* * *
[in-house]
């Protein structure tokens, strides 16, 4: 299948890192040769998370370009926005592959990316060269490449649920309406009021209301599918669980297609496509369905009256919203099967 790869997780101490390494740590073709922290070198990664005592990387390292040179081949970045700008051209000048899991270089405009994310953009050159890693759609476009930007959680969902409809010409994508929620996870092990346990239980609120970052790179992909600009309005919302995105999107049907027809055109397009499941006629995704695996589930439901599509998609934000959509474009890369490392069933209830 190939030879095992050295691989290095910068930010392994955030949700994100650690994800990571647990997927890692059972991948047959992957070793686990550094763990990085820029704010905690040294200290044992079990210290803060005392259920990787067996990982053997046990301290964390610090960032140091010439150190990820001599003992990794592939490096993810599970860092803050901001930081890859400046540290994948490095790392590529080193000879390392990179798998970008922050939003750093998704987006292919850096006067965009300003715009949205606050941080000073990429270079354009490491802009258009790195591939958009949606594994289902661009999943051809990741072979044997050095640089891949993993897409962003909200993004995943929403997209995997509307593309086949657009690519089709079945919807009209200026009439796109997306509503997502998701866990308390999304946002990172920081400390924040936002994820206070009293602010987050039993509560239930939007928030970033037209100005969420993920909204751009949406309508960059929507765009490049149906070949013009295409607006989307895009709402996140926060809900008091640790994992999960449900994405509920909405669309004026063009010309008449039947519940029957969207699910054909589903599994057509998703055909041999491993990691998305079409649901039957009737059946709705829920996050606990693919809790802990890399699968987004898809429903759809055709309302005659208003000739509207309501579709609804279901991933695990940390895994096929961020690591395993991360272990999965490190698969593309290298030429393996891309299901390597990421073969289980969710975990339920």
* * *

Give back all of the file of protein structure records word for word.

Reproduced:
[in-house]
């Protein structure tokens, strides 16, 4: 299948890192040769998370370009926005592959990316060269490449649920309406009021209301599918669980297609496509369905009256919203099967 790869997780101490390494740590073709922290070198990664005592990387390292040179081949970045700008051209000048899991270089405009994310953009050159890693759609476009930007959680969902409809010409994508929620996870092990346990239980609120970052790179992909600009309005919302995105999107049907027809055109397009499941006629995704695996589930439901599509998609934000959509474009890369490392069933209830 190939030879095992050295691989290095910068930010392994955030949700994100650690994800990571647990997927890692059972991948047959992957070793686990550094763990990085820029704010905690040294200290044992079990210290803060005392259920990787067996990982053997046990301290964390610090960032140091010439150190990820001599003992990794592939490096993810599970860092803050901001930081890859400046540290994948490095790392590529080193000879390392990179798998970008922050939003750093998704987006292919850096006067965009300003715009949205606050941080000073990429270079354009490491802009258009790195591939958009949606594994289902661009999943051809990741072979044997050095640089891949993993897409962003909200993004995943929403997209995997509307593309086949657009690519089709079945919807009209200026009439796109997306509503997502998701866990308390999304946002990172920081400390924040936002994820206070009293602010987050039993509560239930939007928030970033037209100005969420993920909204751009949406309508960059929507765009490049149906070949013009295409607006989307895009709402996140926060809900008091640790994992999960449900994405509920909405669309004026063009010309008449039947519940029957969207699910054909589903599994057509998703055909041999491993990691998305079409649901039957009737059946709705829920996050606990693919809790802990890399699968987004898809429903759809055709309302005659208003000739509207309501579709609804279901991933695990940390895994096929961020690591395993991360272990999965490190698969593309290298030429393996891309299901390597990421073969289980969710975990339920």